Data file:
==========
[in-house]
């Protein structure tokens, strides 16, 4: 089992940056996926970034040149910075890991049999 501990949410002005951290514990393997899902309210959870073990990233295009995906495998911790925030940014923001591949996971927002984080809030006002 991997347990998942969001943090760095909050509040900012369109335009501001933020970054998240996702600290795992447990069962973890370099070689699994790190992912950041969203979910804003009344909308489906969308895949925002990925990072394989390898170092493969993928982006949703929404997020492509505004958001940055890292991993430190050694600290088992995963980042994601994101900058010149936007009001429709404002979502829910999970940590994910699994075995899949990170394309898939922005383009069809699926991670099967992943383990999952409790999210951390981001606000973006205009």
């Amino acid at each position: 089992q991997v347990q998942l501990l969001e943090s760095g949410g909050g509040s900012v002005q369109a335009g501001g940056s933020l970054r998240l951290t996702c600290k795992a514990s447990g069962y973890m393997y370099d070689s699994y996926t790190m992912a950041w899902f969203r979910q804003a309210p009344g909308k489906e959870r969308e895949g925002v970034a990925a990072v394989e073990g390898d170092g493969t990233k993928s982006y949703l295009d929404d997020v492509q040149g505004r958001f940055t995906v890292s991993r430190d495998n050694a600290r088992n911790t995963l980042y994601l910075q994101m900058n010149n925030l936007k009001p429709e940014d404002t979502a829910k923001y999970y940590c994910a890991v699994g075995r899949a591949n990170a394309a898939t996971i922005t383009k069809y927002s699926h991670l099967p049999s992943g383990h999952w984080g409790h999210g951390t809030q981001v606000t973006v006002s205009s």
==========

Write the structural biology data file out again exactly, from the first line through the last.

[in-house]
């Protein structure tokens, strides 16, 4: 089992940056996926970034040149910075890991049999 501990949410002005951290514990393997899902309210959870073990990233295009995906495998911790925030940014923001591949996971927002984080809030006002 991997347990998942969001943090760095909050509040900012369109335009501001933020970054998240996702600290795992447990069962973890370099070689699994790190992912950041969203979910804003009344909308489906969308895949925002990925990072394989390898170092493969993928982006949703929404997020492509505004958001940055890292991993430190050694600290088992995963980042994601994101900058010149936007009001429709404002979502829910999970940590994910699994075995899949990170394309898939922005383009069809699926991670099967992943383990999952409790999210951390981001606000973006205009």
């Amino acid at each position: 089992q991997v347990q998942l501990l969001e943090s760095g949410g909050g509040s900012v002005q369109a335009g501001g940056s933020l970054r998240l951290t996702c600290k795992a514990s447990g069962y973890m393997y370099d070689s699994y996926t790190m992912a950041w899902f969203r979910q804003a309210p009344g909308k489906e959870r969308e895949g925002v970034a990925a990072v394989e073990g390898d170092g493969t990233k993928s982006y949703l295009d929404d997020v492509q040149g505004r958001f940055t995906v890292s991993r430190d495998n050694a600290r088992n911790t995963l980042y994601l910075q994101m900058n010149n925030l936007k009001p429709e940014d404002t979502a829910k923001y999970y940590c994910a890991v699994g075995r899949a591949n990170a394309a898939t996971i922005t383009k069809y927002s699926h991670l099967p049999s992943g383990h999952w984080g409790h999210g951390t809030q981001v606000t973006v006002s205009s």